1. #E8E5CD
  2. #C5BFA4
  3. #F7F5DF
draw another side

Draw the left side of the box.

  1. #9E9676
  2. #695F3E
  3. #796F4D
  4. #E8E3CD
bottom of box with mesh

Draw the right side of the box.

  1. #CDC8AC
  2. #695F3E
  3. #796F4D
  4. #E8E3CD
side of box

Draw the lid.

  1. #F2F1DB
  2. #CFCAB0
  3. #E9E6CF
draw the lid using gradient mesh

Put together the second box.

assemble the gift box

Recolor a copy of the box with Edit > Edit Colors > Adjust Colors and these settings:

  • Red: -60%
  • Green: -37%
  • Blue: -12%
recolor the christmas present

Create another green box out of a copy with Edit > Edit Colors > Adjust Colors:

  • Red: -45%
  • Green: -36%
  • Blue: -34%
color the box green

Begin drawing the cyan bow.

  1. #3B7F92
  2. #9DD9CA
  3. #113C33
  4. #236072
draw cyan bow

Draw the second element.

  1. #3B7F92
  2. #A0DBCD
  3. #0E3533
  4. #489397
  5. #285F64
draw another bow part

Draw the next part.

  1. #1A4F63
  2. #05210B
draw another part

Create the next element.

  1. #1E556C
  2. #89CDC4
  3. #27678B
  4. #154549
  5. #53A1AD
draw mesh bow part
  1. #1D5268
  2. #7FC4BE
  3. #28698C
  4. #112F3F
Draw mesh ribbon

Draw the final part of the bow.

  1. #28667A
  2. #5299A7
  3. #0D3A3F
  4. #66B9C4
mesh final piece

Create a shadow for the bow by filling an ellipse with a #0B3330 to white Radial Gradient and Multiply transparency.

add shadow

Add all the parts together.

assemble bow

Let’s begin drawing the ribbon for the bow!

  1. #286372
  2. #79C5CD
  3. #61A9B6
  4. #0F2A30
draw cyan ribbon

Draw the top part of the ribbon.

  1. #3C8395
  2. #153538
  3. #59A3B0
draw mesh ribbon

Join these two together!

bring together ribbon

Create another element.

  1. #2C6779
  2. #144349
  3. #5EAABA
  4. #93D8DB
draw another mesh

Draw the last section of the ribbon.

  1. #5EAABA
  2. #16454C
last mesh piece

Draw a pattern for the box.

Use two circles with a #408696 Stroke, which you would then Expand. Create a couple of different versions.

pattern

Create a rectangular pattern out of the circles.

create pattern

Create two copies of the pattern.

Go to Effect > Distort & Transform > Free Distort and create a pattern for the side of the box.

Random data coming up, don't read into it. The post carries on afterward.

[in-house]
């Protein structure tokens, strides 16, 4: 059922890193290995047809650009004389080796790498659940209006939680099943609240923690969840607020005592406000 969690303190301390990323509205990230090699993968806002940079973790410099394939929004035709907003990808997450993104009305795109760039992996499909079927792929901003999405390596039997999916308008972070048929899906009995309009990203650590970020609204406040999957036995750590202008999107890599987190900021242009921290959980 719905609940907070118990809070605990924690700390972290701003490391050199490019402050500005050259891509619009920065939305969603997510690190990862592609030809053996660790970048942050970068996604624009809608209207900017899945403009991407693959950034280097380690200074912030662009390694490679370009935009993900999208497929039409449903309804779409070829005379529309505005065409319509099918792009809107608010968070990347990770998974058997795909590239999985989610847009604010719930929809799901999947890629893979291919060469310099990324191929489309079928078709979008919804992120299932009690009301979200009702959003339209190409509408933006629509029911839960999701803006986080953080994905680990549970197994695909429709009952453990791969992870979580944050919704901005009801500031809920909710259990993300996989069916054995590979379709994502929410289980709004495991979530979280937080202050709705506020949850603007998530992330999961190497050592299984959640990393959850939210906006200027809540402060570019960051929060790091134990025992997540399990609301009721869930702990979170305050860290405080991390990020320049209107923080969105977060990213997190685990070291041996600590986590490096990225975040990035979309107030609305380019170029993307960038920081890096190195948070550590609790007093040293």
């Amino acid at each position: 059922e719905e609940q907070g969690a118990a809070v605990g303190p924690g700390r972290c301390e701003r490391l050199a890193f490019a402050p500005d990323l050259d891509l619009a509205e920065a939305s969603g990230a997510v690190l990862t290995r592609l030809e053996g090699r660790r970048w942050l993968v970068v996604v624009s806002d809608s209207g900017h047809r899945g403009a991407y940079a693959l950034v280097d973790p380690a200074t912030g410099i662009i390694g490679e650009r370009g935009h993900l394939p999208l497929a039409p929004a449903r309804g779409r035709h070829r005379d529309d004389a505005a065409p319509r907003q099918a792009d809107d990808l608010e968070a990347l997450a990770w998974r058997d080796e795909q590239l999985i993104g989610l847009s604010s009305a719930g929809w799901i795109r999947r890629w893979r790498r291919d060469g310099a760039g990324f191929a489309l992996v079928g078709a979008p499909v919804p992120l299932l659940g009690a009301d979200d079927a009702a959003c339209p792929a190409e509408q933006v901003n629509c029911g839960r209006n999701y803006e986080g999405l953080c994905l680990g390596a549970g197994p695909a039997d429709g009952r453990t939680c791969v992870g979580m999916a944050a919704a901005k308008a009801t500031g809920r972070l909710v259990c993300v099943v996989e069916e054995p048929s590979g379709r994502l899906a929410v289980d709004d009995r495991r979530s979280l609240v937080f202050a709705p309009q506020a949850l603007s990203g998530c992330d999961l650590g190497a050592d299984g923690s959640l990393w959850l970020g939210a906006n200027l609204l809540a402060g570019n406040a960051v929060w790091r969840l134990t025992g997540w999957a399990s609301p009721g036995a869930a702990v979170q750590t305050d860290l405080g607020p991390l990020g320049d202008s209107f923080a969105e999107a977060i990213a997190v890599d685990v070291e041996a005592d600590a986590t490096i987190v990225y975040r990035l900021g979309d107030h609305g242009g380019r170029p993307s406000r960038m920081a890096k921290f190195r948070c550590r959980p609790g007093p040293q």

free discort

Grab the second copy and through Effect > Distort & Transform > Free Distort, create a pattern for the lid.

free discort

Apply the pattern and the bow with the ribbon to the box.

add pattern to box

Grab a copy of the pattern, and set it to Multiply and 60% Opacity before applying it to the blue box.

recolor

Take another pattern, this time with Screen and 60% Opacity, for the green box.

recolor

Recolor the bow and the pattern with Edit > Edit Colors > Adjust Colors:

  • Red: 45%
  • Green: -47%
  • Blue: -41%
change bow to red

Arrange the boxes we made into a pile.

create group of presents

Begin drawing the third box.

  1. #778C80
  2. #B6CCBC
  3. #363E2A
  4. #353C28
  5. #5B6B5B
side of the box

Draw the lid.

  1. #B2CDBF
  2. #FEF9E7
  3. #95B0A7
lid with mesh

Draw the side of the lid.

  1. #8EA59B
  2. #EDEFDE
  3. #708477
  4. #A1BCB3
  5. #515F4F
side of the lid with mesh

Assemble the gift box.

put together present

Begin drawing a bow.

  1. #90A29A
  2. #102114
  3. #C8D8C2
  4. #637568
bow part

Draw the second part.

  1. #55675F
  2. #DBEAD4
  3. #798E87
  4. #D4352C
mesh piece

Draw another element with mesh.

  1. #95A79F
  2. #ECFCDF
  3. #091B0F
3rd bow part
  1. #8FA299
  2. #516156
  3. #CDDECD
draw with mesh
  1. #A7BAB3
  2. #E9FCDD
  3. #75867C
  4. #112216
another part of bow
  1. #112317
  2. #53655C
mesh part of bow
  1. #7C9884
  2. #E5EDE3
  3. #224029
7th mesh part

Draw the eighth element:

  1. #223B29
  2. #46614F

and the final part.

  1. #37513E
  2. #0E2312
  3. #893398
two final parts

Assemble the bow!

put together bow

Place the bow onto the box.

place bow

Recolor a copy of the present into blue by using Edit > Edit Colors > Adjust Colors:

  • Red: -18%
  • Green: -7%
  • Blue: 15%
recolor box

Apply Edit > Edit Colors > Saturate with -35% Intensity to get a light blue box.

desaturate box

Add these boxes and the boxes made in the first section to the group.

create group

Draw the background with Mesh:

  1. #6C9F99
  2. #C4D7CA
  3. #99C0B8
  4. #D7E2D2
  5. #3F7D79
color background with mesh

Add a drawing of snow.

  1. #EFF4E4
  2. #D1E0D5
draw mesh snow

Combine the two.

add snow

Place the group of presents on the snow.

Next, draw a rectangle and put it on top of the image. The rectangle should “frame” everything you want to keep in the picture.

Select all the elements, right-click, and choose Make Clipping Mask.

clipping mask

To create some falling snow, refer to my older Christmas tutorial! Give it 60% Opacity.

add snow from older tutorial
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Our picture is finished!

final picture

What now? You can try any of my other tutorials from my profile, or check out my portfolio on GraphicRiver, as well as the original vector we recreated in this tutorial.

I hope you enjoyed the tutorial, and I would be super happy to see any results in the comments below!source picture

 

MONDAY, December 11, 2017

 

CLASSROOM:  CREATE A PAGE

PORTFOLIO

Based on your plan for your portfolio start developing your pages each day.  You start with a reasonable goal that you can complete in one afternoon and then execute it by the end of the period.

WRITE YOUR GOAL/REFLECTION FOR TODAY:  

GOAL

Each day you need to write a goal that will be worth 30 points.  You need to have a minimal of 3 sentences using the following questions.

1. What  are you going to work on today?

2. What steps will you take to  get there?